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Cucumber Food Facts

Cucumber Food Facts

A Byte of Cucumber History

Cucumbers were thought to originate over 10,000 years ago in southern Asia. Early explorers and travelers introduced this vegetable to India and other parts of Asia. It was very popular in the ancient civilizations of Egypt, Greece and Rome, whose people used it not only as a food but also for its beneficial skin healing properties. The early colonists introduced cucumbers to the United States.

Cucumbers are scientifically known as Cucumis sativus and belong to the same family as watermelon, zucchini, pumpkin, and other types of squash.

Fresh or Pickled?

Varieties of cucumber are grown either to be eaten fresh or to be pickled. Those that are to be eaten fresh are commonly called slicing cucumbers. Cucumbers such as gherkins that are specially cultivated to make pickles are oftentimes much smaller than slicing cucumbers.

Pickle Tip: Do not use iodized salt in making pickles as it causes them to become soft.

Cucumber Nutrition

The flesh of cucumbers is primarily composed of water but also contains ascorbic acid (vitamin C) and caffeic acid, both of which help soothe skin irritations and reduce swelling. Cucumbers' hard skin is rich in fiber and contains a variety of beneficial minerals including silica, potassium and magnesium.

Quick Cucumber Facts

Cucumber Slice on a fork

  • The cucumber is a fruit of Cucumis sativus, a member of the gourd family, eaten as a salad vegetable.
  • Cucumbers should be long and slender for best quality. They should be a nice green in color, either dark or light, but not yellow. Purchase only firm cucumbers and refrigerate.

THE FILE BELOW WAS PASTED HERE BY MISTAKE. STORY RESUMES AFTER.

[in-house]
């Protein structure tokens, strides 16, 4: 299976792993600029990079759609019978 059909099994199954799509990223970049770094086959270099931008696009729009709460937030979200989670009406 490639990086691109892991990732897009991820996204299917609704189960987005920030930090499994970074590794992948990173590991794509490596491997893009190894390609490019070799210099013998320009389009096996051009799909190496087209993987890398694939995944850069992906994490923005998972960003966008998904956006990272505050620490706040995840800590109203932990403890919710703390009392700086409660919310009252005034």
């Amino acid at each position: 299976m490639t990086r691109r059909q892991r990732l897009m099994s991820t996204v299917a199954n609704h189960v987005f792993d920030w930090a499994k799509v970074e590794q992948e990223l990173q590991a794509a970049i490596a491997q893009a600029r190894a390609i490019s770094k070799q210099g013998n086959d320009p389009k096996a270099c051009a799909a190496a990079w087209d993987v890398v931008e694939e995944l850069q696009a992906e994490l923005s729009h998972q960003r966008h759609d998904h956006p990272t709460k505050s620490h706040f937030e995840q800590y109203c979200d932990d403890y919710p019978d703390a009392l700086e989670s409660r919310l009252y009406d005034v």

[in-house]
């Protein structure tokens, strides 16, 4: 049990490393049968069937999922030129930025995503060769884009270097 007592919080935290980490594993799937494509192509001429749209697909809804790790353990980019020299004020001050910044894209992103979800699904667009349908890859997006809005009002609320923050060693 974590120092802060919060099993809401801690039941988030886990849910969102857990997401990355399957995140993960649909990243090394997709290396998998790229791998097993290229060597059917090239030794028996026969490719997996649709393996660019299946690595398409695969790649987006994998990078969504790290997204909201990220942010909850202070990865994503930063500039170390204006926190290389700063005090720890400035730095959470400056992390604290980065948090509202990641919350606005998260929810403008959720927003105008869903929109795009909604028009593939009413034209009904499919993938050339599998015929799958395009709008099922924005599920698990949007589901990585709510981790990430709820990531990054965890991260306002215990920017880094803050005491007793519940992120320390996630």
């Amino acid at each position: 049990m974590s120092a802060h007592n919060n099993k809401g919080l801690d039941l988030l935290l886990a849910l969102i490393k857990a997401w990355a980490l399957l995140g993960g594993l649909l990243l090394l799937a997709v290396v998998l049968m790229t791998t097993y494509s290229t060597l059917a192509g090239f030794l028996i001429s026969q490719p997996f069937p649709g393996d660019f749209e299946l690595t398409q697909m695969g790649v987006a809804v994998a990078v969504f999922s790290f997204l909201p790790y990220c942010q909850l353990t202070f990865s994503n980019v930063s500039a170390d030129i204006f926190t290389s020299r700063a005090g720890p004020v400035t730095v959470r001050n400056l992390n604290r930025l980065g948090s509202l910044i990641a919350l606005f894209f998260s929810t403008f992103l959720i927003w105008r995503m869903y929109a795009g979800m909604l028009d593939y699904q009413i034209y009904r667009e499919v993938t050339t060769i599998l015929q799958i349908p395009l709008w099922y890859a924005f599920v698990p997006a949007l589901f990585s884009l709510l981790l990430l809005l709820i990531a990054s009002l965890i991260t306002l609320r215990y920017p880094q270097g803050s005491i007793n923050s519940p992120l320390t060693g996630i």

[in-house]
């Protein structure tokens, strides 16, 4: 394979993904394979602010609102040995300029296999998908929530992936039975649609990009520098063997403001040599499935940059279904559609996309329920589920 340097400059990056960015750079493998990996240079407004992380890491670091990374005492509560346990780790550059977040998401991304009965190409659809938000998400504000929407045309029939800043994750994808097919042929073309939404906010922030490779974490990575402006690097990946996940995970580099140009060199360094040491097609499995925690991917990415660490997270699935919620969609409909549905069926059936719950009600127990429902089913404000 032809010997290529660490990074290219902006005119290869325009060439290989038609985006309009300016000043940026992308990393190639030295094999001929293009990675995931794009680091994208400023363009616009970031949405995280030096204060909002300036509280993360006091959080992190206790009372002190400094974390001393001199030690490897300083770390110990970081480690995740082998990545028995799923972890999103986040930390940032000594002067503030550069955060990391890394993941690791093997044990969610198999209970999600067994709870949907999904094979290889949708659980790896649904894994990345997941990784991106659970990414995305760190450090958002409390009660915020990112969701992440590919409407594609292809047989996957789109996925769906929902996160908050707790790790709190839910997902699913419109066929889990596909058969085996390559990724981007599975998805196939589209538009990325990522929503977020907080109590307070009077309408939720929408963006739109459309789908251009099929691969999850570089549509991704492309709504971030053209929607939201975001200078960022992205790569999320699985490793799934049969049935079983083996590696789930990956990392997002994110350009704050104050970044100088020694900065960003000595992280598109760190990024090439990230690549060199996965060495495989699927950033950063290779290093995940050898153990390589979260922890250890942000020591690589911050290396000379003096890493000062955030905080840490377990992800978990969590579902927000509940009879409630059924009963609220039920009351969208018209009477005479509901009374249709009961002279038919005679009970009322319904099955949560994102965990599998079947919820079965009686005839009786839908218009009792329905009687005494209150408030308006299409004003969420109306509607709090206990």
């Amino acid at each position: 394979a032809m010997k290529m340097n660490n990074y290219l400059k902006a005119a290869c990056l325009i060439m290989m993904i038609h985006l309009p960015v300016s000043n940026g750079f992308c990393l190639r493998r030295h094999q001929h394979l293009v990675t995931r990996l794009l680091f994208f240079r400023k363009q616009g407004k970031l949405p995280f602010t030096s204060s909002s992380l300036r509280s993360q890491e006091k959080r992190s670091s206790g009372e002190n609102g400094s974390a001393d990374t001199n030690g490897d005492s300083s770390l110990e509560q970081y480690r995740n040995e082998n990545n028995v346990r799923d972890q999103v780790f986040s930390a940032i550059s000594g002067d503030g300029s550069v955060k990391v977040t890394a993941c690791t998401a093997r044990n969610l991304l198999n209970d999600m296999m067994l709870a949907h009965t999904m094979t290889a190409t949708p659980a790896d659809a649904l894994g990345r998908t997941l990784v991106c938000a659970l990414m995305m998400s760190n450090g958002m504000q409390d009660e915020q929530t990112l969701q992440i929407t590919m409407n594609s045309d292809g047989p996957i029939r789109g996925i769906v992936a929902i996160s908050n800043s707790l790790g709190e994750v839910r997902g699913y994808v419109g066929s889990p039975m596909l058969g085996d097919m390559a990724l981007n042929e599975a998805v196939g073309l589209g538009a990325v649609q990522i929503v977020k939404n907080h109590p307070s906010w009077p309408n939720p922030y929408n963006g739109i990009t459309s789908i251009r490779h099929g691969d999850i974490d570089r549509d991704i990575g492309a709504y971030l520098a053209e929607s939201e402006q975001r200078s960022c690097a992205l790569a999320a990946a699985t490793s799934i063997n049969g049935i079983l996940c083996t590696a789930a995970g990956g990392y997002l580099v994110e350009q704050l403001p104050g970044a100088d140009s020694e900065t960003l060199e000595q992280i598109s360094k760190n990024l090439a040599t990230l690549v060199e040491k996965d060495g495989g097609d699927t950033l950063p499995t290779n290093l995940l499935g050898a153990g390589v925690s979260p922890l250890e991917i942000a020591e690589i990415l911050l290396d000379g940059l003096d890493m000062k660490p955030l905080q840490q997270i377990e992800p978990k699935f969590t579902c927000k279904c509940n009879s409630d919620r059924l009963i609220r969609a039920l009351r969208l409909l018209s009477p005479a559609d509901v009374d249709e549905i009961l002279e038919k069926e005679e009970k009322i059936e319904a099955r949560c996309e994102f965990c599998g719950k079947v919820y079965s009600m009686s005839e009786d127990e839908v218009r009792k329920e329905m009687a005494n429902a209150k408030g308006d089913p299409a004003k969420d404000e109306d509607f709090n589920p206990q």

• Cucumbers can be purchased year 'round but are at their best from May through July.
  • Avoid large cucumbers, as they may be pithy.
  • Old cucumbers look shriveled and spongy.
  • More than 70 percent of the cucumbers grown in the United States ultimately end up pickled.
  • Do not store cucumbers near fruits, many fruit surfaces may contain ethylene gas to enhance ripening and looks. This will cause the seeds to become hard.
  • Cucumber juice is often recommended to improve the complexion and health of the skin.
  • Cucumbers have the highest water content of any vegetable and have only 13 calories per 3-1/2 ounce serving.
  • Cucumbers are wonderful when served alongside something spicy.
  • The cucumber skin is edible.
  • Dill or sour pickles contain about three calories per ounce, but sweet pickles have 30 calories per ounce.
  • The phrase "cool as a cucumber" has merit. This vegetable's high water content gives it a moist and cooling taste. As such, cucumber is generally regarded as having cooling energy.
  • A kiwano is also known as an African horned cucumber.
  • To prevent growth of fungus in pickles, burn a small grain of asafetida (Indian spice) over a burning coal. Invert the empty pickle jar for a short time before putting pickles in the jar.
  • Cucumbers can grow more than 20 inches long.

References: United States Department of Agriculture; USDA National Nutrient Database for Standard Reference

Cucumber Facial Mask

Cleans and Moisturizes

1 tablespoon instant nonfat dry milk
1/2 peeled cucumber
1 teaspoon plain yogurt

Put all ingredients into a blender and mix well until smooth. Apply to your face (avoid your eyes). Leave on for 15 to 20 minutes, then rinse off. Mix a fresh batch for each use.

Cucumbers for vegetable salads

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